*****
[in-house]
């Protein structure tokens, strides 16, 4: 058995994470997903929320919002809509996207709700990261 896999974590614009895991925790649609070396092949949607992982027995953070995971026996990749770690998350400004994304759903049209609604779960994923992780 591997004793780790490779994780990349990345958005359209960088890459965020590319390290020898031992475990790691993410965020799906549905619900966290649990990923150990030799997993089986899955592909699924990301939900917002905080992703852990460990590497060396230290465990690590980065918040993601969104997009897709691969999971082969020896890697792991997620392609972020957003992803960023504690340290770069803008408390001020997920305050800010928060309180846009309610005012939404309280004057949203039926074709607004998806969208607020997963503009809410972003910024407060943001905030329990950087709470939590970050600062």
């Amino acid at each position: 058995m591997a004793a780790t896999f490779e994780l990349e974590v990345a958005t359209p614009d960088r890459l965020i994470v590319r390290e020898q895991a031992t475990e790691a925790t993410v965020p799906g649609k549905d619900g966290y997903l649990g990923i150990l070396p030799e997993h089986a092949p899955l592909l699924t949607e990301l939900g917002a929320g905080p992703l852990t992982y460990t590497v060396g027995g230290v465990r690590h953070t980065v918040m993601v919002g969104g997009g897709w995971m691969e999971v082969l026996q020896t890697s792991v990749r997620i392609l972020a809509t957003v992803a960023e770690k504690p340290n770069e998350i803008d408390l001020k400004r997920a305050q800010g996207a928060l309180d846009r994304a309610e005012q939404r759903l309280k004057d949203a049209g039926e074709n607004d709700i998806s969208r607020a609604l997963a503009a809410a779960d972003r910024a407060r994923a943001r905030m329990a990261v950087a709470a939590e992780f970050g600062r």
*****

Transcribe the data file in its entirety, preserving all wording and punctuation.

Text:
[in-house]
């Protein structure tokens, strides 16, 4: 058995994470997903929320919002809509996207709700990261 896999974590614009895991925790649609070396092949949607992982027995953070995971026996990749770690998350400004994304759903049209609604779960994923992780 591997004793780790490779994780990349990345958005359209960088890459965020590319390290020898031992475990790691993410965020799906549905619900966290649990990923150990030799997993089986899955592909699924990301939900917002905080992703852990460990590497060396230290465990690590980065918040993601969104997009897709691969999971082969020896890697792991997620392609972020957003992803960023504690340290770069803008408390001020997920305050800010928060309180846009309610005012939404309280004057949203039926074709607004998806969208607020997963503009809410972003910024407060943001905030329990950087709470939590970050600062």
């Amino acid at each position: 058995m591997a004793a780790t896999f490779e994780l990349e974590v990345a958005t359209p614009d960088r890459l965020i994470v590319r390290e020898q895991a031992t475990e790691a925790t993410v965020p799906g649609k549905d619900g966290y997903l649990g990923i150990l070396p030799e997993h089986a092949p899955l592909l699924t949607e990301l939900g917002a929320g905080p992703l852990t992982y460990t590497v060396g027995g230290v465990r690590h953070t980065v918040m993601v919002g969104g997009g897709w995971m691969e999971v082969l026996q020896t890697s792991v990749r997620i392609l972020a809509t957003v992803a960023e770690k504690p340290n770069e998350i803008d408390l001020k400004r997920a305050q800010g996207a928060l309180d846009r994304a309610e005012q939404r759903l309280k004057d949203a049209g039926e074709n607004d709700i998806s969208r607020a609604l997963a503009a809410a779960d972003r910024a407060r994923a943001r905030m329990a990261v950087a709470a939590e992780f970050g600062r």